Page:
Workers compensation must align itself with the rest of the changing health care system to avoid increased cost-shifting by workers and medical providers, according to an economist involved in the Massachusetts and Obama administration health care reforms.

Jonathan Gruber, professor of economics at the Massachusetts Institute of Technology, urged 400 attendees at the annual conference of the Workers Compensation Research Institute in Boston to consider where workers comp is relative to the rest of the nation’s health care system.

Fielding questions on the impact of Obamacare on workers comp, Gruber said that while workers comp carriers should see fewer claims as a result of more Americans obtaining health insurance, there are other forces at play that could mean higher costs and other challenges for workers comp.

“As more people have health insurance, there is less need for them to have injuries covered by workers compensation, and this should lower workers compensation costs,” he said.

However, that effect could be offset by employers moving to high-deductible plans and limiting provider networks as well as by health plans capping reimbursements to medical care providers.

“Other payors are going to get tougher at a quicker rate than workers compensation is, and that is a challenge for this group and the workers compensation community,” Gruber said. “Is workers compensation going to keep up with the pace at which the rest of the system is changing?”

He said that workers’ comp is already “anachronistic in so many ways—and it’s becoming increasingly so. That is the fundamental challenge: How do you get workers compensation to look more like the rest of the health care system?”

Gruber said the nation is transitioning from open provider networks to limited networks and that higher deductible plans are appropriate for higher incomes. “That’s what we should be doing.”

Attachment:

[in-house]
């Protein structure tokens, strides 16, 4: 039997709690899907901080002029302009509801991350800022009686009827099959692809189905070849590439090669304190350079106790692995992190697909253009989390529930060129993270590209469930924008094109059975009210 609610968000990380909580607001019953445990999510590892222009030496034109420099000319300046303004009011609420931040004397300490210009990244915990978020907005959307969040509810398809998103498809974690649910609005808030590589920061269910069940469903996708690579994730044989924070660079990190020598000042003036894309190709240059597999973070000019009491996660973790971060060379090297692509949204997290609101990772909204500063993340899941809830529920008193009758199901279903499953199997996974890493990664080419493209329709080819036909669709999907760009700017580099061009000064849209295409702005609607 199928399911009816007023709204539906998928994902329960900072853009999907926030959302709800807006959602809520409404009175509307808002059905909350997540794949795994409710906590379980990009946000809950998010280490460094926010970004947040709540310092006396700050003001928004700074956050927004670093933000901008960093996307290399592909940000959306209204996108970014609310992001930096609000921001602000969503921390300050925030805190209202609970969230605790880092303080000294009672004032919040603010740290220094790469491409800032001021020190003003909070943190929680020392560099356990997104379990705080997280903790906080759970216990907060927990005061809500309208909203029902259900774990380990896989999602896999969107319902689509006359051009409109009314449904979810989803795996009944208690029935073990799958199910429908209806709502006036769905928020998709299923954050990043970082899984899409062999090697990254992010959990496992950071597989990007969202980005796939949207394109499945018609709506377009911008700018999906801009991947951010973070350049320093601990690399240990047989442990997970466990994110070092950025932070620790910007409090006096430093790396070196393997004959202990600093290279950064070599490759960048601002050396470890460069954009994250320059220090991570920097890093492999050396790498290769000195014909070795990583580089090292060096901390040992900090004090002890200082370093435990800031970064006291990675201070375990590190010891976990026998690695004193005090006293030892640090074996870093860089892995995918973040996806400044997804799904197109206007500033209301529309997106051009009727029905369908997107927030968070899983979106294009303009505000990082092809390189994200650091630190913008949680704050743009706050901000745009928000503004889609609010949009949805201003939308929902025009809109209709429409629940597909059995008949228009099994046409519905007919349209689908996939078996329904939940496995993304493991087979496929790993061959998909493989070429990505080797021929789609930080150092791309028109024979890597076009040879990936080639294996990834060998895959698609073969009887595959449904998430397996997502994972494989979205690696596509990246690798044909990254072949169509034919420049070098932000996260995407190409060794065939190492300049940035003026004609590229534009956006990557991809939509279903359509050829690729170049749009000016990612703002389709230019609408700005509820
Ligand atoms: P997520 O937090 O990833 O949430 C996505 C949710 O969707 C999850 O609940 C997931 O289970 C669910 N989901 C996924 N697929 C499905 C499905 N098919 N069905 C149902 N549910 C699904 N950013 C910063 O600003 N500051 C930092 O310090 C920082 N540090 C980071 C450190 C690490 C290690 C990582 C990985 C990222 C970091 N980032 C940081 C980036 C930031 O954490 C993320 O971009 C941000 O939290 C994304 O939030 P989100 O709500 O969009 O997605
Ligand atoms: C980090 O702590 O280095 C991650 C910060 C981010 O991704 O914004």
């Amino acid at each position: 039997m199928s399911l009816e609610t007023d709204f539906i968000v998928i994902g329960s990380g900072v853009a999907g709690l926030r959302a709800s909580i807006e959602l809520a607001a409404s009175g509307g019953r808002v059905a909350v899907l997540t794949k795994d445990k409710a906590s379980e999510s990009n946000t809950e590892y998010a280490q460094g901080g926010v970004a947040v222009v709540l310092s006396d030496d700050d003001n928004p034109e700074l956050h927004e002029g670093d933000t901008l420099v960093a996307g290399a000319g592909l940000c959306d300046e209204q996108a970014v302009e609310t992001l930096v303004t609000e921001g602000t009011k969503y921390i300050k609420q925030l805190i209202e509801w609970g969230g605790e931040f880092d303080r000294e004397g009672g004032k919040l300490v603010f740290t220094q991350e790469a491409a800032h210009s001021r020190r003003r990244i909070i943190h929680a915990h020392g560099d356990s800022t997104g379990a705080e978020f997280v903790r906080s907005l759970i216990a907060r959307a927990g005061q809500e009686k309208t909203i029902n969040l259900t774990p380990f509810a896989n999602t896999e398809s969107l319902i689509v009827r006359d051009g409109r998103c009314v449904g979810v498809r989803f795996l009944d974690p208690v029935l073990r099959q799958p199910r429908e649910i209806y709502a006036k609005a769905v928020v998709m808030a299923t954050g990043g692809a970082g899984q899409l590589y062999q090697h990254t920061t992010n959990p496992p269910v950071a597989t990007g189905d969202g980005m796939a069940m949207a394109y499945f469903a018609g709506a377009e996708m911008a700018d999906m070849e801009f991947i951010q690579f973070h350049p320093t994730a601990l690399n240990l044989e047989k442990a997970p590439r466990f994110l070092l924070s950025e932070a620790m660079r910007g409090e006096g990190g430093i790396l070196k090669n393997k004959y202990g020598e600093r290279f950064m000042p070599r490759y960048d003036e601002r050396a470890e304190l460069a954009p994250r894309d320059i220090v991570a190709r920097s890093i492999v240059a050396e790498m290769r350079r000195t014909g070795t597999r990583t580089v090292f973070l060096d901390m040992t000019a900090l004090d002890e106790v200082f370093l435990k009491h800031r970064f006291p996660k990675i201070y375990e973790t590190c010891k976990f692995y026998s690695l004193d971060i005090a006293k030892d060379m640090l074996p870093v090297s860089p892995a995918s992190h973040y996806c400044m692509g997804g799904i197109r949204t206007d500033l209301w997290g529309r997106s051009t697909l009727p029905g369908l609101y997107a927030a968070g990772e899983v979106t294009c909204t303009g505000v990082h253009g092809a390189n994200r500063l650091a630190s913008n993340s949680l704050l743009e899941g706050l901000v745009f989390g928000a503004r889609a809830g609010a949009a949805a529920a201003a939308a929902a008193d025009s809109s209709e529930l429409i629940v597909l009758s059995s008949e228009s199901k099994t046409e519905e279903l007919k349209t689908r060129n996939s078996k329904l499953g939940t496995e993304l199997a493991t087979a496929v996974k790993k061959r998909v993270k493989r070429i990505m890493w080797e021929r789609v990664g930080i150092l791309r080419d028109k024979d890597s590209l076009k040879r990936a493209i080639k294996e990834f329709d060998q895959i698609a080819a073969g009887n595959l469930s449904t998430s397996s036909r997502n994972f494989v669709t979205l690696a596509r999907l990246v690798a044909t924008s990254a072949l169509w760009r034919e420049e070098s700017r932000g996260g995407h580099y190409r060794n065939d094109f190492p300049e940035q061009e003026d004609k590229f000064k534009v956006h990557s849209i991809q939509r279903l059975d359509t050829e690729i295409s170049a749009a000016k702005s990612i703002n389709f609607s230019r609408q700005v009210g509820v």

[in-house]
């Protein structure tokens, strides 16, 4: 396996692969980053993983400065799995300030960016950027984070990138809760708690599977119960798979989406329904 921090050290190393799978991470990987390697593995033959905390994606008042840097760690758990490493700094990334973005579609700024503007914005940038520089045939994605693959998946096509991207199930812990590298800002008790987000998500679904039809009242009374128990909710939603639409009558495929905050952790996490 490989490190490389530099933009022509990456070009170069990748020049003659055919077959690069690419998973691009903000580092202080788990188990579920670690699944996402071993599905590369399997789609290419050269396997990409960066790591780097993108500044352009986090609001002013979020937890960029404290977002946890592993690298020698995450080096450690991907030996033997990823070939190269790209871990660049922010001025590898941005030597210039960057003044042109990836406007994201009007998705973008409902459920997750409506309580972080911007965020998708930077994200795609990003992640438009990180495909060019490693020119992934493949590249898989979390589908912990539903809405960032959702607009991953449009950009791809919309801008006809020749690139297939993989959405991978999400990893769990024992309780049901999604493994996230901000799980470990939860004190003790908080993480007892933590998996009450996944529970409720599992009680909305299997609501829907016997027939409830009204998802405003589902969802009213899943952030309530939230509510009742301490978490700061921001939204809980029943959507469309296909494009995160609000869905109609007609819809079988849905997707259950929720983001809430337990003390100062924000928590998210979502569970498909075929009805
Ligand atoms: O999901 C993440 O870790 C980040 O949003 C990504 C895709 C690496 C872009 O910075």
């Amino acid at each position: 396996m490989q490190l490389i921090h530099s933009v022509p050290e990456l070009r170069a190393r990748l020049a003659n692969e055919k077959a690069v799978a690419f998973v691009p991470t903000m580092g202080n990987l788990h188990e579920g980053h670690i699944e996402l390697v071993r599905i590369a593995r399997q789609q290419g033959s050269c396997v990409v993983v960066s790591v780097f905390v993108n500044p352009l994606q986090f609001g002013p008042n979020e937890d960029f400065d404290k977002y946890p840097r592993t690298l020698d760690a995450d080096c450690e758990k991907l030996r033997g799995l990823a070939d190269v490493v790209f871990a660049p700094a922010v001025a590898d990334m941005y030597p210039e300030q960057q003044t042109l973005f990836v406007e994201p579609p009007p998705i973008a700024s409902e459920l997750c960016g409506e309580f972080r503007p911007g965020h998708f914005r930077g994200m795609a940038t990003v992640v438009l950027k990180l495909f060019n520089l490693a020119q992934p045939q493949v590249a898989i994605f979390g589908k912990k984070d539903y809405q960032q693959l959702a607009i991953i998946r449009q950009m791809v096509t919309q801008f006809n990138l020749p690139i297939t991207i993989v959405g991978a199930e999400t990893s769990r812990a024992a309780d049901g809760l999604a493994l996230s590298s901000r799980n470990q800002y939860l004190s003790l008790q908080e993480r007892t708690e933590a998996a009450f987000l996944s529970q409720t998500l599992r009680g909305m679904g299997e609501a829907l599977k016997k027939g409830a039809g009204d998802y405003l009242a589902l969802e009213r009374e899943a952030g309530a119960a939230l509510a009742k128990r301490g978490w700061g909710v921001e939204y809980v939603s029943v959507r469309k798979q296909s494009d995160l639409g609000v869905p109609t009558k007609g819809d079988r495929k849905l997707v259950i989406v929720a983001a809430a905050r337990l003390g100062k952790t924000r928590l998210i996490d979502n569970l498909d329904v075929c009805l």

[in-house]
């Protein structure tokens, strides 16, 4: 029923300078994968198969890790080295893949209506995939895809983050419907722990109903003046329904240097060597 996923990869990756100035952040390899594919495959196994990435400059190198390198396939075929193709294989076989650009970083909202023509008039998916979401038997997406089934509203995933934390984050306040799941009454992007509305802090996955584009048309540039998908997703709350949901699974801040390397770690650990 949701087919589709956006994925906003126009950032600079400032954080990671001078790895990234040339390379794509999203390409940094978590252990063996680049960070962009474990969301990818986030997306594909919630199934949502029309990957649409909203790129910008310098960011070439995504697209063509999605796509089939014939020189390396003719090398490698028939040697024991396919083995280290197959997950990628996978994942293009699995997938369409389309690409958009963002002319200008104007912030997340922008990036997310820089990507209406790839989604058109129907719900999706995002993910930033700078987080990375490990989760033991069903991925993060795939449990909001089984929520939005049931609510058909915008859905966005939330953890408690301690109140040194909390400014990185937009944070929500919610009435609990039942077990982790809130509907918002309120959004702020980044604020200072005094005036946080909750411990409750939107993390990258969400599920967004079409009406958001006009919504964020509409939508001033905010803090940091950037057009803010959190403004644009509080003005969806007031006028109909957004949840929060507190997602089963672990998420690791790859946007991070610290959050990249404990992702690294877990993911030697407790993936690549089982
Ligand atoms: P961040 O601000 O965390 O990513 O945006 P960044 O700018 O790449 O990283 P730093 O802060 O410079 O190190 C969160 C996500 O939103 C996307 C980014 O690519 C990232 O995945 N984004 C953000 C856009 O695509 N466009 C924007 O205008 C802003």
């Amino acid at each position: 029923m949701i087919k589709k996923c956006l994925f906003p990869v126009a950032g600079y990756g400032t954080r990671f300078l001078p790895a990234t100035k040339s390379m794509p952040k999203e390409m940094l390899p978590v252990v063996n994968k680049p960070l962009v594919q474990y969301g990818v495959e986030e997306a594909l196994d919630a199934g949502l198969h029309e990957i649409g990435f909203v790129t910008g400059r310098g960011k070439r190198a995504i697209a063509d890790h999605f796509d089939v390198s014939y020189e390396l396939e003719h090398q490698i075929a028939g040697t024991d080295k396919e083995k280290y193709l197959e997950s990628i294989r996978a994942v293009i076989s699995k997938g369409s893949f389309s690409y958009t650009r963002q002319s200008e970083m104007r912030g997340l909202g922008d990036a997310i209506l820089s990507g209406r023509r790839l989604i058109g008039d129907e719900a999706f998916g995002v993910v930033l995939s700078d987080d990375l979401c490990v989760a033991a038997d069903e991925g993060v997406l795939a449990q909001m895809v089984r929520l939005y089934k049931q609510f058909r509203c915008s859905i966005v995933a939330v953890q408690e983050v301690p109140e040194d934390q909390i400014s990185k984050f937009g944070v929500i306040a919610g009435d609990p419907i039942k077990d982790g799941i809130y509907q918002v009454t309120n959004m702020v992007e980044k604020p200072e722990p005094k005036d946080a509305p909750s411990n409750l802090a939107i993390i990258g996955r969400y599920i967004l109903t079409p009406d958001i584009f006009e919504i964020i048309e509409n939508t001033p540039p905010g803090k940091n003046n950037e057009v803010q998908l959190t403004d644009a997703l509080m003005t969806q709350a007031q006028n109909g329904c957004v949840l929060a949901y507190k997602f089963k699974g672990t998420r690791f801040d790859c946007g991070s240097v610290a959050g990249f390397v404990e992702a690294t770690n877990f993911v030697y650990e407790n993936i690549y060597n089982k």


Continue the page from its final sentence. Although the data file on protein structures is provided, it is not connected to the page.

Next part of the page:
But he questioned where these trends in health care leave the workers comp industry. “If the workers compensation system stays behind, it will have the broadest possible network and the lowest possible cost-sharing, and it’s going to have people migrating into it more and more.”

Gruber was asked about the effect that millions more Americans with health insurance would have on access to physicians. He said in Massachusetts the average wait for a doctor’s appointment went from 47 days to 51 days after the law went into effect. He said neither 47 nor 51 days is desirable but that the cause is really a shortage of family physicians across the country. “There are too many specialists,” he said, blaming a reimbursement system that he believes needs fixing.

Gruber was an adviser to former Massachusetts Governor Mitt Romney in the design of that state’s universal health care law. He was also a technical adviser to the Obama administration and Congress on the Affordable Care Act, which was modeled after the Massachusetts system.

Acknowledging his bias as one of the authors of health reform, Gruber said the Massachusetts law has had “spectacular” results, cutting the uninsured population down to 3 percent—compared to 18 percent nationally—and fixing a broken health insurance market.

He said the Massachusetts law was not written to address health care costs but has had some mitigating effect there also.

As for Obamacare, Gruber said it is too early to judge whether it is working.

“Both the advocates who say it’s working great…and the opponents who say it is working terribly are saying too much. We simply don’t know yet, and we just need to be patient and let it work out,” he said.

The law should be judged after about three years, Gruber advised, and not now while it is in progress.

(This article was originally published on Insurance Journal. Insurance Journal and Carrier Management are both Wells Media publications. Reporter Andrew Simpson is the VP of Content for Wells Media.)